Host: ERIC is a nationwide election registration crosscheck system that helps maintain clean and accurate voter rolls. It keeps tabs on voters who died, moved, or applied for absentee ballots in different locations in the same elections. Florida joined ERIC in 2019, but barely four years later the state dropped out in March this year – to the chagrin of one Republican supervisor of elections in our region. The Manatee County League of Women Voters hosted an online panel discussion Monday featuring a representative of ERIC, as well as Mike Bennett, the supervisor of elections in Manatee County who says he was instrumental in bringing ERIC to Florida. Our news team listened to what they had to say, and asked a few questions.
Johannes Werner: Florida dropped out of the ERIC voter registration crosscheck system in March this year. This, after receiving 60 reports from ERIC about in-state and out-of-state moves, about deaths, and about duplicate registrations. They also identified 2.1 million voters in Florida who are eligible but not registered to vote. ERIC requires members to notify those non-registered voters and encourage them to register.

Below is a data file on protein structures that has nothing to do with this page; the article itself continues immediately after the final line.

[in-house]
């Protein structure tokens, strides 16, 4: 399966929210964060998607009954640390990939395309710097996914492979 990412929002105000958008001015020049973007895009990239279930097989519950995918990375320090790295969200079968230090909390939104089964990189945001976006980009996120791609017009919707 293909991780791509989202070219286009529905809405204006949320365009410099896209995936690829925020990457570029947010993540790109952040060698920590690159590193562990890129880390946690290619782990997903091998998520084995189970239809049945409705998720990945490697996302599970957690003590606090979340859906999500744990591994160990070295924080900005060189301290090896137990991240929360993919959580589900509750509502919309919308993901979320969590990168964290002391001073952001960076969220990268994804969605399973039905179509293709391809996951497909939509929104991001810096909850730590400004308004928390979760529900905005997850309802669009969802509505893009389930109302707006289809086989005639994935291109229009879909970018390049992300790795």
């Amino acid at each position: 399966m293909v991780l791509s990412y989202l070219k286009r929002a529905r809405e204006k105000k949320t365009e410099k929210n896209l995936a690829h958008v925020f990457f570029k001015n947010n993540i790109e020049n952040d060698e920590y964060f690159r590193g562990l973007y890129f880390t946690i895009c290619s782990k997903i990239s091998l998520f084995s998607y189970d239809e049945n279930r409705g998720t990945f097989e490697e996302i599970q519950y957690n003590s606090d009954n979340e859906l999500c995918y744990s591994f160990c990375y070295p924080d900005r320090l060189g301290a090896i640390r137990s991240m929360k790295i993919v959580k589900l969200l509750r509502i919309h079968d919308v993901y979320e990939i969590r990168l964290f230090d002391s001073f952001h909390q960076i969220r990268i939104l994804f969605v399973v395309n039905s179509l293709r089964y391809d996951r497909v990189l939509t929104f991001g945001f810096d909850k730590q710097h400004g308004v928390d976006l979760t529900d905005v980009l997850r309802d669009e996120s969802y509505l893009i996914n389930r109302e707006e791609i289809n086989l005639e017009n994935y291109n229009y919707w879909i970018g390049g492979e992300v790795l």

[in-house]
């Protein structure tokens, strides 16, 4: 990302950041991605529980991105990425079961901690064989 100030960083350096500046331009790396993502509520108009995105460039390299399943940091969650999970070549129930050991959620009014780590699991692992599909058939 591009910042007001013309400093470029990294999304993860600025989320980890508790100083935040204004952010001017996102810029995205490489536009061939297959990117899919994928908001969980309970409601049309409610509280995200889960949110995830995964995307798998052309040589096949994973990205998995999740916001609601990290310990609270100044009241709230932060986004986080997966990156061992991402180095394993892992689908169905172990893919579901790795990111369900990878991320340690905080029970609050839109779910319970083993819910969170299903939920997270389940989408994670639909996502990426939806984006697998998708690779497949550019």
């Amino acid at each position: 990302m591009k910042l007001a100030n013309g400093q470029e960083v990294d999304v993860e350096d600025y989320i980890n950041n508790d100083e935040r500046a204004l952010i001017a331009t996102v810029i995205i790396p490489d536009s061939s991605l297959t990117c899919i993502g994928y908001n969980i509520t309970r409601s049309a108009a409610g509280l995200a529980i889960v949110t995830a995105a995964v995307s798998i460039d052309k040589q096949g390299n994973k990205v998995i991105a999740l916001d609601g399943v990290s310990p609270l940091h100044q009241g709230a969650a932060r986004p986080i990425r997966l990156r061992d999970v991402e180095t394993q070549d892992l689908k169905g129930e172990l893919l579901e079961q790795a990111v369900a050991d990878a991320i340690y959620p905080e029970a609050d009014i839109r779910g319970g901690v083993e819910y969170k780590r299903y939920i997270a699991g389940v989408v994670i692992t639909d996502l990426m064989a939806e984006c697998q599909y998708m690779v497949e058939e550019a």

Concern about election integrity as a consequence of Florida’s exit from ERIC was the reason why the Manatee League of Women Voters decided to host an online discussion about the topic. The Zoom discussion featured Bennett, as well as Shane Hamlin, executive director of the Electronic Registration Information Center, the non-profit set up in 2012 by four Republican-led and three Democrat-led states.
ERIC currently has 25 member states, after the resignation of Florida and eight other Republican-led states. That includes Texas, which is also planning to leave.
The consequences of Florida’s resignation are not good for the accuracy of voter rolls in Manatee County, said Bennett.